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LA Police Chief During Rodney King Riots Dies

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LA Police Chief During Rodney King Riots Dies


LA Police Chief During Rodney King Riots Dies

LA Police Chief During Rodney King Riots Dies

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  • <iframe src="" width="100%" height="290" frameborder="0" scrolling="no" title="NPR embedded audio player">
  • Transcript

Daryl Gates, the controversial former police chief of the Los Angeles Police Department, has died. He is best known for creating SWAT teams and for his handling — or mishandling — of the riots that followed the acquittal of four white police officers on most charges in the beating of black motorist Rodney King.


Former Los Angeles police chief Daryl Gates has died of cancer. He was 83. Gates was a controversial figure who led the department for more than a decade. He's most remembered for his creation of SWAT teams and for the dark days of the 1992 Rodney King riots.

NPR's Mandalit del Barco has more.

MANDALIT DEL BARCO: Daryl Gates began his career as a driver for legendary LAPD chief William Parker. And he rose through the ranks to lead the department during some of the city's most tumultuous years. Gates once met with NPR to reminisce about his stormy career. He recalled being a field commander in 1965, facing six days of rioting in L.A.'s Watts neighborhood.

(Soundbite of recording)

Mr. DARYL GATES (Former Los Angeles Police Chief): We didn't know what in the hell to do in handling a riot. In Watts, we had people rioting in 54 square miles all over the place. The first night was a disaster. The second night, where we had laid out a plan we thought, was a second night of disaster. And the third night we finally said, okay, now we're going to do it right.

DEL BARCO: Gates said the L.A. cops were outnumbered and outgunned by snipers. But the civil unrest of the times inspired him to change the department's tactics.

Mr. GATES: At that time, Vietnam was in play and there was a lot of activists that were concerned about the war. And we had the Black Panthers. We had all kinds of groups, which tells you, it's indicated we might have some, really, some urban guerilla warfare.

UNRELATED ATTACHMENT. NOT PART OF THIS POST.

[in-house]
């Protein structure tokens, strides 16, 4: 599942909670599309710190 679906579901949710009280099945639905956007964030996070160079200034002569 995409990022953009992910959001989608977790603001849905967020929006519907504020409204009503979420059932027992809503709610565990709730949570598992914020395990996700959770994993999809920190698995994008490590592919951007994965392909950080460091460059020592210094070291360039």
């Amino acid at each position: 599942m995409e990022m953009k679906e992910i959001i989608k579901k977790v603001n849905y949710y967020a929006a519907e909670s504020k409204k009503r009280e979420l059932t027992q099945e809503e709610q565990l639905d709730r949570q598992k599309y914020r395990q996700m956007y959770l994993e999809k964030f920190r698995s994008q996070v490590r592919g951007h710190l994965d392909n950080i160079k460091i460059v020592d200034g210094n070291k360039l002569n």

DEL BARCO: Gates consulted with the Marine Corps about their experiences in Vietnam. That led him to help develop a paramilitary-style police unit that became known as SWAT.

Mr. GATES: We had to utilize the very best tactics, most skilled people and we had to use weapons that had not been used by the police in the past.

DEL BARCO: Gates says SWAT was not popular at first, but very effective. Under his leadership, SWAT teams took down the Black Panthers' headquarters in South Central L.A., and SWAT engaged in a deadly shootout with members of the Symbionese Liberation Army, the SLA. As police chief from 1978 to 1992, Daryl Gates continued to make headlines.

Mr. LOU CANNON (Author): He was aggressive, but he was also very innovative.

DEL BARCO: Author Lou Cannon has written extensively about the LAPD.

Mr. CANNON: When he was named police chief, Gates was widely seen as one of the most progressive police chiefs in the United States.

DEL BARCO: Cannon credits Gates for helping create SWAT, which became a model for police departments worldwide, but Cannon says the outspoken chief was not without critics or faults. Gates had a long-running feud with Tom Bradley, the city's first African-American mayor.

Mr. CANNON: Gates thought that Bradley was just out to get him, which there was some truth to.

DEL BARCO: And Gates also had a tense relationship with people of color.

Mr. LARRY AUBRY (Columnist, L.A. Sentinel): In terms of black people in L.A., he was not at all popular.

DEL BARCO: Larry Aubry is a longtime columnist for the L.A. Sentinel, an African-American newspaper.

Mr. AUBRY: I mean, he was a very, very much a figure that was not trusted, and he had a very difficult time, apparently, seeing and perceiving people of color as human beings. I mean, he denigrated Latinos and blacks.

DEL BARCO: Frictions between Gates's police department and the community led up to the event that marked the end of his career in 1992.

(Soundbite of rioting)

DEL BARCO: Six days of protests, violent fires and looting followed the acquittal of officers seen on videotape beating motorist Rodney King. Gates told NPR he and other city leaders were caught off-guard by the community's response.

Mr. GATES: They destroyed themselves. They burned down their buildings. They're idiots. And you can use that word, idiots, absolute, total, blithering idiots when it comes to the riot.

DEL BARCO: Gates was criticized for attending a fundraiser for his mayoral campaign when the turmoil erupted in South L.A., and for reacting to the riots too slowly. After they ended, Gates soon retired.

Author Lou Cannon says by then the chief was well past his prime.

Mr. CANNON: The King case and the riots tends to overshadow his accomplishments. I consider him a flawed, great, tragic and honorable figure.

DEL BARCO: Mandalit del Barco, NPR News.

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